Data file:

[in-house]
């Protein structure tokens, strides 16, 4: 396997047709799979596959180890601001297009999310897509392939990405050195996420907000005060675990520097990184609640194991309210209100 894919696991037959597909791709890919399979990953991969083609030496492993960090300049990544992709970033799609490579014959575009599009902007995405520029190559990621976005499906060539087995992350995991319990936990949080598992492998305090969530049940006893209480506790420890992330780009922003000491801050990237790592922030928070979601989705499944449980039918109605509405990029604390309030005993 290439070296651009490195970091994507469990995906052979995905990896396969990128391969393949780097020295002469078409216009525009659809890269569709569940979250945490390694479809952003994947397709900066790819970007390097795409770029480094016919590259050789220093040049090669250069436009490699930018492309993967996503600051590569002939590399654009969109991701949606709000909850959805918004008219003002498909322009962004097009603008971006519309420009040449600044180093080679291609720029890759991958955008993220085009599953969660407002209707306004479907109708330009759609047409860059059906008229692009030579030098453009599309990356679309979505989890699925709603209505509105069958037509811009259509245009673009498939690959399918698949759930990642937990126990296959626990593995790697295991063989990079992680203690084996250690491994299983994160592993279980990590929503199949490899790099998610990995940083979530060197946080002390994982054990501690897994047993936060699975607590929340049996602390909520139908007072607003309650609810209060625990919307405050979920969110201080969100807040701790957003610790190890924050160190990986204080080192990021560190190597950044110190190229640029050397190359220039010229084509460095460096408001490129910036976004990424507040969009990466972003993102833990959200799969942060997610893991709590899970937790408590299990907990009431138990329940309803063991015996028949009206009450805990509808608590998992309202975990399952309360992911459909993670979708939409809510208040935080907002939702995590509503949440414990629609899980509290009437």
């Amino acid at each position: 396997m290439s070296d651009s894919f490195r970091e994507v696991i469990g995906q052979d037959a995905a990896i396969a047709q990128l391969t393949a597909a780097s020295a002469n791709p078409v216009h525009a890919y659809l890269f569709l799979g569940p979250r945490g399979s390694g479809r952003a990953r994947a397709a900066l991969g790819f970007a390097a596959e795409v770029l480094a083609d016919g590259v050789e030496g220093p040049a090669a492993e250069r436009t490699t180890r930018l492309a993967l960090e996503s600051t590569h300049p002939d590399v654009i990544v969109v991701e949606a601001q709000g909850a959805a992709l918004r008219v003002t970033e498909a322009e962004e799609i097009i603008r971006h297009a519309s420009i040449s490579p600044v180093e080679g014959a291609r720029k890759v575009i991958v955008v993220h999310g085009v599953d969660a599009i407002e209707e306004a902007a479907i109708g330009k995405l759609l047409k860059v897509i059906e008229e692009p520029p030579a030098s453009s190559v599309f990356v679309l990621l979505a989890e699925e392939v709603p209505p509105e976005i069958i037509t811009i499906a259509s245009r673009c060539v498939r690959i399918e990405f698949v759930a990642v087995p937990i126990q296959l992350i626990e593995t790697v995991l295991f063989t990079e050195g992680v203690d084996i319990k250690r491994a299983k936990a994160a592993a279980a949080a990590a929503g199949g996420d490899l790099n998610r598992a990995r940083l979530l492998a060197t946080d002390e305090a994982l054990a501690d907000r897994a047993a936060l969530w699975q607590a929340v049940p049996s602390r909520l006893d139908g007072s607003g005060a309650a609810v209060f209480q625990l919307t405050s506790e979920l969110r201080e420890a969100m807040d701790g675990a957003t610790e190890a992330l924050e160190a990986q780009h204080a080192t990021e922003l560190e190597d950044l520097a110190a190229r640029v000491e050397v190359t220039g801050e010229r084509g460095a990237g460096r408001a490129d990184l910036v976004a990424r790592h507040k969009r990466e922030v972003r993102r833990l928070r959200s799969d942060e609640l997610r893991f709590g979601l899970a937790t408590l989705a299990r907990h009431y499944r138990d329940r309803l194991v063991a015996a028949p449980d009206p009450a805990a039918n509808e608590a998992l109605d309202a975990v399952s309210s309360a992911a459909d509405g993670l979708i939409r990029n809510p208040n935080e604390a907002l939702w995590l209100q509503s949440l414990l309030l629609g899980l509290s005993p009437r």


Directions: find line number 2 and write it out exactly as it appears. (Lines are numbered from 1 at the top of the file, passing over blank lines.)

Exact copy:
């Protein structure tokens, strides 16, 4: 396997047709799979596959180890601001297009999310897509392939990405050195996420907000005060675990520097990184609640194991309210209100 894919696991037959597909791709890919399979990953991969083609030496492993960090300049990544992709970033799609490579014959575009599009902007995405520029190559990621976005499906060539087995992350995991319990936990949080598992492998305090969530049940006893209480506790420890992330780009922003000491801050990237790592922030928070979601989705499944449980039918109605509405990029604390309030005993 290439070296651009490195970091994507469990995906052979995905990896396969990128391969393949780097020295002469078409216009525009659809890269569709569940979250945490390694479809952003994947397709900066790819970007390097795409770029480094016919590259050789220093040049090669250069436009490699930018492309993967996503600051590569002939590399654009969109991701949606709000909850959805918004008219003002498909322009962004097009603008971006519309420009040449600044180093080679291609720029890759991958955008993220085009599953969660407002209707306004479907109708330009759609047409860059059906008229692009030579030098453009599309990356679309979505989890699925709603209505509105069958037509811009259509245009673009498939690959399918698949759930990642937990126990296959626990593995790697295991063989990079992680203690084996250690491994299983994160592993279980990590929503199949490899790099998610990995940083979530060197946080002390994982054990501690897994047993936060699975607590929340049996602390909520139908007072607003309650609810209060625990919307405050979920969110201080969100807040701790957003610790190890924050160190990986204080080192990021560190190597950044110190190229640029050397190359220039010229084509460095460096408001490129910036976004990424507040969009990466972003993102833990959200799969942060997610893991709590899970937790408590299990907990009431138990329940309803063991015996028949009206009450805990509808608590998992309202975990399952309360992911459909993670979708939409809510208040935080907002939702995590509503949440414990629609899980509290009437």